“Most of them are told this is the way you have to do it,” Willie reckons, “and next thing you know you’re not selling a million records so you can’t afford that kind of production and you’re down to about what we do every night. I think it’s important to stay with the basics and not try to do too much production. I think that loses the feel for the whole show. A lotta hype. All of that in some way or another has gone on in my career in different spots, I know the record companies are out here workin’ – that’s great, but I’ve had it both ways.”
At this, he affords himself a wry laugh.
“I played in clubs ever since I was ten, twelve years old, and sang in church earlier than that,” he continues. “I didn’t know whether I was any good or not, because I couldn’t have been that great back in those days, but I think the people around me saw something and encouraged me to keep doing it so I got better and better as the years went on.”
Tonight is just another stop on the campaign trail, another date on the never-ending tour. It’s Saturday night in the City West hotel, half an hour or more outside Dublin and off the rock ‘n’ roll radar. The venue is a huge conference hall that looks like it might be more suited to a John Player Tops Of The Town final, or chicken-dinner gigs by Red Hurley. The hotel has been doing Willie Specials all weekend (frankenfurter I presume) and the establishment is renowned for having hosted the largest sit-down dinner in Ireland at a Fianna Fail bash a couple of years ago. In fact, it looks like a few of Bertie’s boys stuck around for the show – and a couple of Albert Reynolds’ and Donie Cassidy’s cronies too.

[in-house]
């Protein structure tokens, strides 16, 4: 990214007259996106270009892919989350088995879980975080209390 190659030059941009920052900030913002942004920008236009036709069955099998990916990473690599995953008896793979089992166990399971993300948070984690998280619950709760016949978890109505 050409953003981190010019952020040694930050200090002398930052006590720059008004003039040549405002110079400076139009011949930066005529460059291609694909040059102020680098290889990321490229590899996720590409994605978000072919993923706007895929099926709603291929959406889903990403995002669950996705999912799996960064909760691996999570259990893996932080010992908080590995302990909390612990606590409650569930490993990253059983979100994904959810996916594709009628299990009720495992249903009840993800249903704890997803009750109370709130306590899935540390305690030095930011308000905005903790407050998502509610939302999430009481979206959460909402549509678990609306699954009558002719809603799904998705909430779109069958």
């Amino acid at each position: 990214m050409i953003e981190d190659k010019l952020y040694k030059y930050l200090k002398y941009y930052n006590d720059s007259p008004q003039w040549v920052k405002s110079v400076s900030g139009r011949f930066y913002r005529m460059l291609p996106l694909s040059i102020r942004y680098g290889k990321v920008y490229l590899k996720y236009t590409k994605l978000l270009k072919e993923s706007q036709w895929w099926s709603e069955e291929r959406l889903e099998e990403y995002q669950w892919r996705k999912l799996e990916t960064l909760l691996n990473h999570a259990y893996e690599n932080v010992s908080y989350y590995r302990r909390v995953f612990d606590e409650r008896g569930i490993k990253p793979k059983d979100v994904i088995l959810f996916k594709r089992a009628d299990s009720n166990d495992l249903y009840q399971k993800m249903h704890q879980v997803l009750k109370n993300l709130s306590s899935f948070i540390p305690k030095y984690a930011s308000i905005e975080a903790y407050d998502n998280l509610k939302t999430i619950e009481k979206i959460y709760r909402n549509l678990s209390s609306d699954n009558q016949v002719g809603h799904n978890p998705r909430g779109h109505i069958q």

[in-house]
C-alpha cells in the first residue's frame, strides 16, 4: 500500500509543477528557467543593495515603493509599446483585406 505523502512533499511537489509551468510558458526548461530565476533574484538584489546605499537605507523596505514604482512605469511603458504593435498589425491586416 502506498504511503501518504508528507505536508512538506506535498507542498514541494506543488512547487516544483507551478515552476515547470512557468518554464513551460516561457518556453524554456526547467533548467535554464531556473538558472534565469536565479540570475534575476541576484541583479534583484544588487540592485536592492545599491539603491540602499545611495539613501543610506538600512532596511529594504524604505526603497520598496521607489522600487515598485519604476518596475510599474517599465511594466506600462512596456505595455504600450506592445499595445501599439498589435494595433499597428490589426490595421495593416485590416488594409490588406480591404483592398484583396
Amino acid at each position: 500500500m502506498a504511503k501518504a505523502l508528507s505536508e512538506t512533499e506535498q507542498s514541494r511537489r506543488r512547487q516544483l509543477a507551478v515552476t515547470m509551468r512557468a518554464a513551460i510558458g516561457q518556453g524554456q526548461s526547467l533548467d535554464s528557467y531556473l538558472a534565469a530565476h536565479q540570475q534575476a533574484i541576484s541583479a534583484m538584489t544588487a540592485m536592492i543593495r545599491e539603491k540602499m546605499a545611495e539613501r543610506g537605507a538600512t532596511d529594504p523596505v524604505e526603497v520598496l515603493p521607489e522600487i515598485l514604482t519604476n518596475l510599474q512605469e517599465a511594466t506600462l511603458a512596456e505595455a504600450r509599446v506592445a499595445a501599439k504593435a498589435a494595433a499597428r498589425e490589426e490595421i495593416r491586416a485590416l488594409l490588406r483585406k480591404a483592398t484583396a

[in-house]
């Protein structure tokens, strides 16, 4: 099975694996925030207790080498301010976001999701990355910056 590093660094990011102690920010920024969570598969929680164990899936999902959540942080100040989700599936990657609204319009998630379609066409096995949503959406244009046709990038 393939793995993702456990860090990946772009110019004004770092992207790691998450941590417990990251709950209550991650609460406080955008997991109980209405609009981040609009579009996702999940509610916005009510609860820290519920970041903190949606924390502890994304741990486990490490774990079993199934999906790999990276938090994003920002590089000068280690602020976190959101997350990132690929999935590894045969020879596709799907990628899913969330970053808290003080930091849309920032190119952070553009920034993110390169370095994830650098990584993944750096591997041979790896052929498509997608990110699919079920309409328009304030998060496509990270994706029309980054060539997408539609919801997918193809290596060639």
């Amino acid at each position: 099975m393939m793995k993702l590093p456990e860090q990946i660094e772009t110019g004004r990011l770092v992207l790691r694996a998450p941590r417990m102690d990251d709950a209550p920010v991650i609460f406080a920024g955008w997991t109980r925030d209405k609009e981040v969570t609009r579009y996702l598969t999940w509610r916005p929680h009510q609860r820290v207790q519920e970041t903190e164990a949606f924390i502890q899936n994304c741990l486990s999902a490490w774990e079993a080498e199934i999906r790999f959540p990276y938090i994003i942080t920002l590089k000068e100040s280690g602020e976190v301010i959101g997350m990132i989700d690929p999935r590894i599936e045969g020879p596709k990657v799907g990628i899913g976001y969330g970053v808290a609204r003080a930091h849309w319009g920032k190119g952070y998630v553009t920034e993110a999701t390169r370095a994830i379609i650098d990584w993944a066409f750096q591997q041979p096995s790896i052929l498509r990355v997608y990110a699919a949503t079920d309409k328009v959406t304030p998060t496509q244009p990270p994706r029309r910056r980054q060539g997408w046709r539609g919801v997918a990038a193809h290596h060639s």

In the bar adjoining the main hall, cowpokes from Cabra wearing white ten gallon hats (all the better for ferrying beer from the bar) jostle for space with red-faced forty-something bigfoots in starched shirts who in turn rub rhinestones with poodle-headed Ladies Who Lurch. The assembly seems to have the median age of a speed limit. Forget Wilco and the Handsome Family and Bonnie Prince Billy. Forget your No Depression and your nu-country. Forget Gram hanging out with Keith. When George ‘n’ Tammy or Johnny Cash or Merle Haggard or Willie Nelson come to town, it brings out the unreconstructed cunnery ‘n’ Irish constituency, that forgotten generation reared on the weekend wireless diet of Ceili House and Pascal Mooney’s Keep It Country.